Fertility Tests for Recurrent Miscarriage

A miscarriage brings intense pain and sorrow like few other life experiences.. You may wonder if anyone understands what you are going through. The answer is yes.

Miscarriage is common, occurring in one in four pregnancies. And about five percent of women lose two pregnancies in a row. The loss of more than one pregnancy is called recurrent miscarriage or recurrent pregnancy loss. If this happens to you, talk to your doctor. He or she can evaluate you with fertility tests and help you regain your fertility after miscarriage.

Causes of recurrent miscarriage

If you experience more than one miscarriage, seek help from a fertility specialist immediately. A fertility specialist can diagnose fertility problems that may cause miscarriage, including:

  • Advanced maternal age (miscarriage risk increases with age)
  • Asherman's syndrome (uterine adhesions)
  • Celiac disease
  • Chromosomal or genetic abnormalities
  • Hormonal problems
  • Lupus
  • Medical problems including diabetes, polycystic ovarian syndrome (PCOS), a thyroid condition, or weight problems
  • Thrombophilia (blood clots)
  • Uterine abnormalities (fibroids, polyps, scar tissue, or uterine septum)

Let your doctor know if you have a family history of genetic disorders, like Turner's syndrome or Down's syndrome. And don't wait to get help. Seek help early to increase your chances of regaining your fertility after miscarriage.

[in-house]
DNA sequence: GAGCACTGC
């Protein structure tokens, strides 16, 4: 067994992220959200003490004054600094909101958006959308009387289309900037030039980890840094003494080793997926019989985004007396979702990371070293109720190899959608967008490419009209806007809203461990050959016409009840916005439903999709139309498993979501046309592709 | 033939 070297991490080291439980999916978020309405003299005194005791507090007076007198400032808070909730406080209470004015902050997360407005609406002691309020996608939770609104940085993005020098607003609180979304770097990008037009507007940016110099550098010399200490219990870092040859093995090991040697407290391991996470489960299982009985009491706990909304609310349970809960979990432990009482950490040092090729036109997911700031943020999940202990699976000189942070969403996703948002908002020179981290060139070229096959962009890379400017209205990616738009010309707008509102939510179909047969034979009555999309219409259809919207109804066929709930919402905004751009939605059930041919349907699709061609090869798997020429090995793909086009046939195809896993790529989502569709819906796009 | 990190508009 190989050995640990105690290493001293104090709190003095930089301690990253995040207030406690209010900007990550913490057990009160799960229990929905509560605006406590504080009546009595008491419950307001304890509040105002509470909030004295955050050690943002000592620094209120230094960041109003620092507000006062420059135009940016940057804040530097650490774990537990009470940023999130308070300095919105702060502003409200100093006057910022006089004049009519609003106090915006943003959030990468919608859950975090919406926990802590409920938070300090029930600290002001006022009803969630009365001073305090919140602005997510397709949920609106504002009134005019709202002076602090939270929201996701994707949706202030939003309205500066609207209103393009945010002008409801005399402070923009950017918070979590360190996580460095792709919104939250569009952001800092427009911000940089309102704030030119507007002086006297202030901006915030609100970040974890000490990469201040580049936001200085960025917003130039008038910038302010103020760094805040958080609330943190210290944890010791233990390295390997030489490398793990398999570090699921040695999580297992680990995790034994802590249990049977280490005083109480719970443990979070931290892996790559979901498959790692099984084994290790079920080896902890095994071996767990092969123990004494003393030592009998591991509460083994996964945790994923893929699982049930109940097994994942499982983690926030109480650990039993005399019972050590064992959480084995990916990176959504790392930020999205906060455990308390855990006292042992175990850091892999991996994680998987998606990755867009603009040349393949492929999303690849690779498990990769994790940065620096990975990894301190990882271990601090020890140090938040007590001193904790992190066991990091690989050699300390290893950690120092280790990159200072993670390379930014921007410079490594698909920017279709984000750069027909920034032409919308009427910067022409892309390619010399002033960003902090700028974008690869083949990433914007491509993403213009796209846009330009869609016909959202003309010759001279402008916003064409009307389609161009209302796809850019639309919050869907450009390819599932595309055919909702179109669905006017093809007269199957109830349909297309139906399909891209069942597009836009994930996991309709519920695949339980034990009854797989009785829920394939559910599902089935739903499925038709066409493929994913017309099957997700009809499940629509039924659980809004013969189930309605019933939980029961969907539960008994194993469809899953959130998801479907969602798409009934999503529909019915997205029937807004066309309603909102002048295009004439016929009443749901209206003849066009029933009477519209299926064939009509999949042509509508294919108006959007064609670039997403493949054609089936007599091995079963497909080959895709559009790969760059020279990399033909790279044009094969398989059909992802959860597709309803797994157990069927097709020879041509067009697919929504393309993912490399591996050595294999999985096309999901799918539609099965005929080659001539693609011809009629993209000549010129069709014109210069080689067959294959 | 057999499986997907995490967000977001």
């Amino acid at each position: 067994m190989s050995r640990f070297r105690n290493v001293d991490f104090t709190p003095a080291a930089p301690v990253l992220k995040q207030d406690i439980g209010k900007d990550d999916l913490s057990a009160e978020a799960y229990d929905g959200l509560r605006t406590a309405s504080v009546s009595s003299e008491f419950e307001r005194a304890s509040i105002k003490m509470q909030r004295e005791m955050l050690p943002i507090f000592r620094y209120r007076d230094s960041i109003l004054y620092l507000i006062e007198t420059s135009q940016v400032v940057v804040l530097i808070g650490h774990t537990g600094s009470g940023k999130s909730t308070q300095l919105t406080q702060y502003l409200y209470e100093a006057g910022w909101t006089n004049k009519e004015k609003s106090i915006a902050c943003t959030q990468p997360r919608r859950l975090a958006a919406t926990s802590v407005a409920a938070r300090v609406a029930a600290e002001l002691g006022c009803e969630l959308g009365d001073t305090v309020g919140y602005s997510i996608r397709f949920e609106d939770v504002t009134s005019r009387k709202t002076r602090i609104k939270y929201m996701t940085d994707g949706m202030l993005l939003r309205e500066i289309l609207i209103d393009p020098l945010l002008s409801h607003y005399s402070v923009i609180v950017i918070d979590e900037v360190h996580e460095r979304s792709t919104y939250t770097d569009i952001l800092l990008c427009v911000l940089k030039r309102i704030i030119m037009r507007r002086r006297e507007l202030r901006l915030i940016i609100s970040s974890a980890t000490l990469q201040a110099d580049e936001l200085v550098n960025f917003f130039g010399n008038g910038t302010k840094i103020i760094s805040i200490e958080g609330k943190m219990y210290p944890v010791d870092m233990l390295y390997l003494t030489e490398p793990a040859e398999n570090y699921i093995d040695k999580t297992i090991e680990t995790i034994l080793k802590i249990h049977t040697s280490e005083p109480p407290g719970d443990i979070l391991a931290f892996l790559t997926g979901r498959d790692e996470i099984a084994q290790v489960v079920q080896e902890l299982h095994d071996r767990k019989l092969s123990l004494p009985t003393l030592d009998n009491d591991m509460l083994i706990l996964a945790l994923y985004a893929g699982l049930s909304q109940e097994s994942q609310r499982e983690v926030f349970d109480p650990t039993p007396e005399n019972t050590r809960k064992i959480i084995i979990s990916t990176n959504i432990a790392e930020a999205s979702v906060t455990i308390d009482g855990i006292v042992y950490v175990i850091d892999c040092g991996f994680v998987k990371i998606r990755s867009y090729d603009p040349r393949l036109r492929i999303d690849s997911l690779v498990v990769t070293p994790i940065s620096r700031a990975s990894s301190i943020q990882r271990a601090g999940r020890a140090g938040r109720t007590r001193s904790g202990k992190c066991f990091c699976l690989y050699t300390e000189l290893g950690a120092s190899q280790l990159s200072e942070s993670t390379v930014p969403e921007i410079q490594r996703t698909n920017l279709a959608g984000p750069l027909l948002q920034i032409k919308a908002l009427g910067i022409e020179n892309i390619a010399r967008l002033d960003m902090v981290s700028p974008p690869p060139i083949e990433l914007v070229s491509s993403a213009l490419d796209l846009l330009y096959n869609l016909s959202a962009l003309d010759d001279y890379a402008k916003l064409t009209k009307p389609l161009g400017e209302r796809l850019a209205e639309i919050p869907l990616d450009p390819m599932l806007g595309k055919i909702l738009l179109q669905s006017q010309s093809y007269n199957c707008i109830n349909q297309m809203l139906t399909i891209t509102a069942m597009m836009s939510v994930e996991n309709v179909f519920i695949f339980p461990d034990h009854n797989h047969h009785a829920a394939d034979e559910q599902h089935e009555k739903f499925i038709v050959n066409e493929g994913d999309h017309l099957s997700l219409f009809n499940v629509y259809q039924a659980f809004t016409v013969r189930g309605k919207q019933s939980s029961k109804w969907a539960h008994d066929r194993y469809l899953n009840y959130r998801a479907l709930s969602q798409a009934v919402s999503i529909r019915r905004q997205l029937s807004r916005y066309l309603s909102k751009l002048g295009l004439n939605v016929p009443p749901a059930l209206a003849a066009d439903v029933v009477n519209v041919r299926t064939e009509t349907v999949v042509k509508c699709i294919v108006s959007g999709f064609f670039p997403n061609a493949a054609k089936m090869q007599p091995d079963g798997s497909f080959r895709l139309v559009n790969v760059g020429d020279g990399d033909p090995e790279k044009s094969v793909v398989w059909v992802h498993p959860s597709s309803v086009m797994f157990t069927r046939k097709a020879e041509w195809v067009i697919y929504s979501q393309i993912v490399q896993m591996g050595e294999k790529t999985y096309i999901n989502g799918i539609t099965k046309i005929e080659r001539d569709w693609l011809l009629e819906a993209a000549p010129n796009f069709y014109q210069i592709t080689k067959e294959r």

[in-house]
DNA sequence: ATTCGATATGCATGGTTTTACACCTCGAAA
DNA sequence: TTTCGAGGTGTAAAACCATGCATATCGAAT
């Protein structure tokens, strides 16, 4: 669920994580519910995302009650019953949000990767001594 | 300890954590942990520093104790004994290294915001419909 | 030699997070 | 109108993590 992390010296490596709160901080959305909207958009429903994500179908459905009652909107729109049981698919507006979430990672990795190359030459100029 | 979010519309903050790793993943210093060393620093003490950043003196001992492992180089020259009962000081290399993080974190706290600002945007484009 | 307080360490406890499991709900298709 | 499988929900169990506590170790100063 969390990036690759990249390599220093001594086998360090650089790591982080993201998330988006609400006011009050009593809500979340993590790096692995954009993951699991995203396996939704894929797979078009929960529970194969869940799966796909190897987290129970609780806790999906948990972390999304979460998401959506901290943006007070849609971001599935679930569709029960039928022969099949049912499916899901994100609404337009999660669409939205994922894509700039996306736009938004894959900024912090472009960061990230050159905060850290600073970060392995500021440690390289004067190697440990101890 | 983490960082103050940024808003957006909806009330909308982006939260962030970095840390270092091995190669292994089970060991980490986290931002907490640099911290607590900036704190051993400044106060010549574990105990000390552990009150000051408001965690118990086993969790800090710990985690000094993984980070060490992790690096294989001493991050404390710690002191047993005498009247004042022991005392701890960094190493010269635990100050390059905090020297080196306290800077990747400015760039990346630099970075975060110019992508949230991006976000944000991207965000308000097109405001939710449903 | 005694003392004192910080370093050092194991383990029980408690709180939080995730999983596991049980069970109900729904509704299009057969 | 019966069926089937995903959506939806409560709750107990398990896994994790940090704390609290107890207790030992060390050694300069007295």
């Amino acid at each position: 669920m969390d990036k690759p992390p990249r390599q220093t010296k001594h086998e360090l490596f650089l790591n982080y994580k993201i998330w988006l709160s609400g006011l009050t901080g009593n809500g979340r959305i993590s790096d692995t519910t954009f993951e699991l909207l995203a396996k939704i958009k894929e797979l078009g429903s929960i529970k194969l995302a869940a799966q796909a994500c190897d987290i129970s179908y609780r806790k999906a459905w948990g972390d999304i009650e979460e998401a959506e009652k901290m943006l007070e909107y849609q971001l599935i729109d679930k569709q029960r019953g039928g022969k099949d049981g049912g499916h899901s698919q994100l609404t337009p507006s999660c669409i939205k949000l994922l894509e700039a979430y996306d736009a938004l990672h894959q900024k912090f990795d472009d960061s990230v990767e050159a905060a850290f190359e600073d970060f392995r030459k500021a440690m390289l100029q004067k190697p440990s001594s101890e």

Fertility tests for recurrent miscarriage

To discover more about the reasons for your pregnancy losses, your doctor may recommend one of the following fertility tests for you or your partner:

  • Blood tests to check your chromosomes and look for clotting disorders or immunological agents (like the lupus anticoagulant)
  • Blood tests to evaluate the health of your glands and hormones
  • Blood tests to look for natural killer cells
  • Hysterosalpingogram (HSG) to check for adhesions, fibroids, polyps, scar tissue, tubal, or uterine abnormalities
  • Preimplantation genetic screening (PGS) to diagnose genetic issues that could affect the fetus

These tests, and later treatments, can help reduce future miscarriages. For example, PGS may reduce the chances of miscarrying and passing down any chromosomal disorders, like Down's syndrome, to your infant. Encourage your partner to get tested along with you. Male factor infertility can contribute to some cases of recurrent miscarriage.

There is fertility after miscarriage
Fertility testing for recurrent miscarriage is often very helpful. Still, some individuals never find out why their miscarriages occur. If your doctor cannot identify the cause of your recurrent miscarriages, maintain hope. Most women give birth to healthy babies after recurrent miscarriage. It might seem impossible now, and you may feel like giving up, but trust and faith can help you through. While the pain of pregnancy loss takes some time to heal, know that your chances of regaining your fertility after miscarriage are high.

This content is Copyright The American Fertility Association (AFA) 2011. This content is intended for personal use and may not be distributed or reproduced without AFA consent. Please contact info@theafa.org or visit theafa.org for more information.

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